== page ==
As I begin work on my next CartoonSmart.com tutorial, I decided to give my boy (and co-host of Bits of Blender) a first taste of the Blender Game Engine. Even starting with the very basics, he had a blast. Making something from scratch move, applying physics, knocking things down, what fun!
One of the things that is unique about Blender as a 3d modeling/animating/rendering package is that it also includes a game engine. In fact, if you ever accidentally hit the "P" key, you've experienced the game engine. Even more interesting is that there are two ways to program Blender games that work nicely in concert. One way, is visual using what Blender calls "Logic Bricks". The other way is textural, using the Python programming language. Blender has Python built in and even includes a text editor! Funny how I seem to get more excited over that than the game engine, but really I'm excited about both.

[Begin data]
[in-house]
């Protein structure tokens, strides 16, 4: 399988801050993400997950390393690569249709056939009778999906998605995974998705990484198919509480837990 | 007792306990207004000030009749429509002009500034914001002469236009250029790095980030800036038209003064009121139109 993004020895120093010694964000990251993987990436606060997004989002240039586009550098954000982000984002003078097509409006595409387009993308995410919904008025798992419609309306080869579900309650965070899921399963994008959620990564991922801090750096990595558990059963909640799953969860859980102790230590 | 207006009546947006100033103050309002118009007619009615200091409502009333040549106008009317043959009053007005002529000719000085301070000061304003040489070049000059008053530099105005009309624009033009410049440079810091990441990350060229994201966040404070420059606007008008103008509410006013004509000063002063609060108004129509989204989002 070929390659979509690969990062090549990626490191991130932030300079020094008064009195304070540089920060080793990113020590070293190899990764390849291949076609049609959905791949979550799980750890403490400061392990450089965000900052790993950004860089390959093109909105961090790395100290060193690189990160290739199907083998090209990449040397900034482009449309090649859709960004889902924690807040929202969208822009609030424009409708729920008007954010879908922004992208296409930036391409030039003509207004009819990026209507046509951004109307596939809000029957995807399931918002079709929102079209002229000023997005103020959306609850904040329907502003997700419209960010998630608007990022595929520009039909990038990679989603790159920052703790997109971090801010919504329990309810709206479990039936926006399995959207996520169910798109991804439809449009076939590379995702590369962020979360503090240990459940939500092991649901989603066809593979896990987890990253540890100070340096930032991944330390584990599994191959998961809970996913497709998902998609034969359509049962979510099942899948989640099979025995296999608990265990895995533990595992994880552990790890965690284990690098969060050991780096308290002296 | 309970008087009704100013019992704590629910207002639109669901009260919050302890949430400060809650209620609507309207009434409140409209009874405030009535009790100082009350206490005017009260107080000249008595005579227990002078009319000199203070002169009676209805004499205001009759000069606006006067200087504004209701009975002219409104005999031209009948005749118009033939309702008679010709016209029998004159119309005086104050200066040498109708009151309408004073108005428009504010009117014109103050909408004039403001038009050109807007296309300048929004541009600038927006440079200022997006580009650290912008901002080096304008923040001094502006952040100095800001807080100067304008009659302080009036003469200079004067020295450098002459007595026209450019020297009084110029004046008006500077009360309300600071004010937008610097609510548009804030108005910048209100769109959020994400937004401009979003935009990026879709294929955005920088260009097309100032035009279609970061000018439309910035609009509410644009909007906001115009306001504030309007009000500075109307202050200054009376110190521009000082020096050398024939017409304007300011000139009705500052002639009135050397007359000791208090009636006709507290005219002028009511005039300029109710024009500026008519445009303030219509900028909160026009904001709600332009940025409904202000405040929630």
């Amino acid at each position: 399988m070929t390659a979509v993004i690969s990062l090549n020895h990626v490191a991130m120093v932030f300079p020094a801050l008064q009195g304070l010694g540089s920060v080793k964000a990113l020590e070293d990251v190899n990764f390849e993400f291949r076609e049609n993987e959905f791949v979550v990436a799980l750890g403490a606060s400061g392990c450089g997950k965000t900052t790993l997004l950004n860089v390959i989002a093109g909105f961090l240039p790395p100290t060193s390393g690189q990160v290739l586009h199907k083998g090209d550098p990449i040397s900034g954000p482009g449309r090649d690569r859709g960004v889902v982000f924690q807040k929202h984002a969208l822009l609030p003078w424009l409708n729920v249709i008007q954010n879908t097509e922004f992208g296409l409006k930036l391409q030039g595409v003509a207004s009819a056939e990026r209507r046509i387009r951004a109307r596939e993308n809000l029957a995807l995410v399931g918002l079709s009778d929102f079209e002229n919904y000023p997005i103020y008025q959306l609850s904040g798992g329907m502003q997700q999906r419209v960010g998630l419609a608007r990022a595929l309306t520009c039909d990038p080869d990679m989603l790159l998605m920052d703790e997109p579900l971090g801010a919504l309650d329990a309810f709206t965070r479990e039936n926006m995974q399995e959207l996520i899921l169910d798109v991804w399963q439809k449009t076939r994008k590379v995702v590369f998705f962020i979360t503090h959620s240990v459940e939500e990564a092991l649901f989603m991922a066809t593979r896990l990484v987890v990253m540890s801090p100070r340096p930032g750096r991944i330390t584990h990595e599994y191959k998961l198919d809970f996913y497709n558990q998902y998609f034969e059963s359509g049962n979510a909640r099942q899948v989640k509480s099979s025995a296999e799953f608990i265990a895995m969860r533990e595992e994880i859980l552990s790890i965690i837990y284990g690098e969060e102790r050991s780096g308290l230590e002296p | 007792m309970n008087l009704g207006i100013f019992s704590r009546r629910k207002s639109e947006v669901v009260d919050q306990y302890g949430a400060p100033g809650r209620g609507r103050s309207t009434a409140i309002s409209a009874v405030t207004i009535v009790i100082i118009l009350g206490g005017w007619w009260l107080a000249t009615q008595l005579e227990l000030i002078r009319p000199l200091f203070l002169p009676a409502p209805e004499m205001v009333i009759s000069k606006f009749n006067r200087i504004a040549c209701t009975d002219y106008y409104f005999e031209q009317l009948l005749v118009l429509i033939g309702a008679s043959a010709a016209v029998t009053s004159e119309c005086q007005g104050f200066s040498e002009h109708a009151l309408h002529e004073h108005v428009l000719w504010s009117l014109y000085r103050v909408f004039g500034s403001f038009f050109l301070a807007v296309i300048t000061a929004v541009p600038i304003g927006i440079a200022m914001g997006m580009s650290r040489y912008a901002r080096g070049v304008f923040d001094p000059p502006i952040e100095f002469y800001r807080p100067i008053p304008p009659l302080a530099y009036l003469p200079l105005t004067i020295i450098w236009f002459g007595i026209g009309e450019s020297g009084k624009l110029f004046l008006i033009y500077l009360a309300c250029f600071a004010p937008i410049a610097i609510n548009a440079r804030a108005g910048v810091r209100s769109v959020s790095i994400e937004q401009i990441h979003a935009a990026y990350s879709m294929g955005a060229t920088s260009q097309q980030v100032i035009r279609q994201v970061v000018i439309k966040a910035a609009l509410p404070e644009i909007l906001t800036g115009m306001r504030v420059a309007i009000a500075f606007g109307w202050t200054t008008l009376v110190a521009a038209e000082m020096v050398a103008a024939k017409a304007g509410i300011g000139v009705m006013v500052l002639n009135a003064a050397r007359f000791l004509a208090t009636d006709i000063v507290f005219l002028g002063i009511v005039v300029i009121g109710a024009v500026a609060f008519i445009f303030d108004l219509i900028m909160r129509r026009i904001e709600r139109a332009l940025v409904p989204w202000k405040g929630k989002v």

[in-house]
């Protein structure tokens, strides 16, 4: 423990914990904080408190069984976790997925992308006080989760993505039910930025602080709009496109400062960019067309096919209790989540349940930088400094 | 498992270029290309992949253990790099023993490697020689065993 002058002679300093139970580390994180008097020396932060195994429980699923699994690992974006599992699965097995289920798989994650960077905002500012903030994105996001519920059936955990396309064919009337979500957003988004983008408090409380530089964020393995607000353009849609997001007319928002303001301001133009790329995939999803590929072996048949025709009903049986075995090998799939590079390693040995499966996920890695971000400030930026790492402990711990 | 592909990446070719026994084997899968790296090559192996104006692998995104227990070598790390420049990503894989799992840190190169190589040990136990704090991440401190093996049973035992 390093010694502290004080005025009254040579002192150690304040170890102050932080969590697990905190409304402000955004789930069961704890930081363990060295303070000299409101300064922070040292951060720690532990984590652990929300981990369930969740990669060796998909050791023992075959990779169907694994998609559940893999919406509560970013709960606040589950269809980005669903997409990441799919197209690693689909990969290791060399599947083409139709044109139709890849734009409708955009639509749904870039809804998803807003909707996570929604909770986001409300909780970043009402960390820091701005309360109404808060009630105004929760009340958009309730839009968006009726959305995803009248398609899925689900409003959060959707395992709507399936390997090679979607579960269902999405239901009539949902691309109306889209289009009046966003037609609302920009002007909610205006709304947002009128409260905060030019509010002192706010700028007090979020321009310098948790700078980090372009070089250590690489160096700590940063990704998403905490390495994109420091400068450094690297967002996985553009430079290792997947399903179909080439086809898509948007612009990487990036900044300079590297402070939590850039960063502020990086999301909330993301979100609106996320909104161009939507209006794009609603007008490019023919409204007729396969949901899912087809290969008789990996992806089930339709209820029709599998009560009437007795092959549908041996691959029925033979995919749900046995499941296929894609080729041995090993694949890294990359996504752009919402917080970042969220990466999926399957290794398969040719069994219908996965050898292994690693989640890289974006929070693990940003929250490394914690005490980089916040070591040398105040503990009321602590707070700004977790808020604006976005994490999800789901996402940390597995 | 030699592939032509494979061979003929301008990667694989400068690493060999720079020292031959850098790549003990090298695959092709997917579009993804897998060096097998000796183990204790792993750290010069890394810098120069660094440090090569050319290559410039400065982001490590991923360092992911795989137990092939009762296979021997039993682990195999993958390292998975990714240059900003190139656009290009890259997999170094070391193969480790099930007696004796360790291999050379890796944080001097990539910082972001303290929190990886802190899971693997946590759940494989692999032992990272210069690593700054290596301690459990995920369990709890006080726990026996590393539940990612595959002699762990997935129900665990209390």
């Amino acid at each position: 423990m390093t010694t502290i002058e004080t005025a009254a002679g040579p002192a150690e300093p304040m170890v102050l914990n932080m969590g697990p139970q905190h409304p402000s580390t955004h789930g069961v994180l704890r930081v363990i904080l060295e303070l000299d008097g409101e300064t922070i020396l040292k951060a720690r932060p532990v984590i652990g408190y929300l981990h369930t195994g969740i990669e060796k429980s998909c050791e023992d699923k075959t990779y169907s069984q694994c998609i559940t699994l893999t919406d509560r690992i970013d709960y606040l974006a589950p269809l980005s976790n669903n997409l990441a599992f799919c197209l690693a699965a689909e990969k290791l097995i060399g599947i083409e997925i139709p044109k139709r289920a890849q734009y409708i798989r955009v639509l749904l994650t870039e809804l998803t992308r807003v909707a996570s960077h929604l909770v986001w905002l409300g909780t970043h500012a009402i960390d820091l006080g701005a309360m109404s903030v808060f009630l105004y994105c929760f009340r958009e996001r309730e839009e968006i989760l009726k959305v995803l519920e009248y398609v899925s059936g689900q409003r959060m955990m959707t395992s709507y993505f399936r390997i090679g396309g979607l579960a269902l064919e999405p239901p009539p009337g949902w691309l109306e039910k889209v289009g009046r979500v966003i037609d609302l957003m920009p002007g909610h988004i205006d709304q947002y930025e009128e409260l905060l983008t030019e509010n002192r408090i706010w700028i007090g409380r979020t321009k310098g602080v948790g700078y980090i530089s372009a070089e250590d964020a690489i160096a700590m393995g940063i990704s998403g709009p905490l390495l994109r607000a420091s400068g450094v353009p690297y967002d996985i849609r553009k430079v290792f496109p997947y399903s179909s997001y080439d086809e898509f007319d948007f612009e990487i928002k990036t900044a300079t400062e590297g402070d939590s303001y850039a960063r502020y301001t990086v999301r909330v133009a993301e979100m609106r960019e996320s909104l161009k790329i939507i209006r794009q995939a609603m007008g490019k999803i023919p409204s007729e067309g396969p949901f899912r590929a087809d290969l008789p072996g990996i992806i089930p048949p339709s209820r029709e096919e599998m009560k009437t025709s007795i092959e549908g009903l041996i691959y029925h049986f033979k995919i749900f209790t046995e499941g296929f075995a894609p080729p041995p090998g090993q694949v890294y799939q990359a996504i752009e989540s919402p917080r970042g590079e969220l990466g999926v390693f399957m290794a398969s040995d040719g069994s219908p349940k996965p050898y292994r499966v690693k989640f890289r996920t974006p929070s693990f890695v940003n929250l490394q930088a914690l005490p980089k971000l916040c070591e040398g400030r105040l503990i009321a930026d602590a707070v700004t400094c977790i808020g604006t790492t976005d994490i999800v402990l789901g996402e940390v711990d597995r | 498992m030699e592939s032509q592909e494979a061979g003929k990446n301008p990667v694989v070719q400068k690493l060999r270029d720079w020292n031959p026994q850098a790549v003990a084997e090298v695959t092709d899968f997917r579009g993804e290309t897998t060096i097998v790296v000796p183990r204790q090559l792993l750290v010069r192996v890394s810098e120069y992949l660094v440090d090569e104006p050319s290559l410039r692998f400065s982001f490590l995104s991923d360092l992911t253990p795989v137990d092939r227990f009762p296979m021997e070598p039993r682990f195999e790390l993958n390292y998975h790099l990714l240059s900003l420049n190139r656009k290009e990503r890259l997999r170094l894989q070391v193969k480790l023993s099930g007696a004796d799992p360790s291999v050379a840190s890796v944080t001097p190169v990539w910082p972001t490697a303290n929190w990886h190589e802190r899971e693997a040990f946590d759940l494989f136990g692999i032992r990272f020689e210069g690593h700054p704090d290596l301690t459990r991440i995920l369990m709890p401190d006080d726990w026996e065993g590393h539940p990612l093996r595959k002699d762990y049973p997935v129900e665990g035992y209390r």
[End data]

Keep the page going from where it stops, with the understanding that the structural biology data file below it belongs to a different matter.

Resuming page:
The nice thing about the game engine is that it is useful for gaming but can also be useful for animation. How? Blender allows you to record what happens while the game engine is running. It records it onto the IPO curves of the objects.
I've said it before... Blender is deeeeeeeep. There is so much it has in it. And it is stable. And addictive... ;-)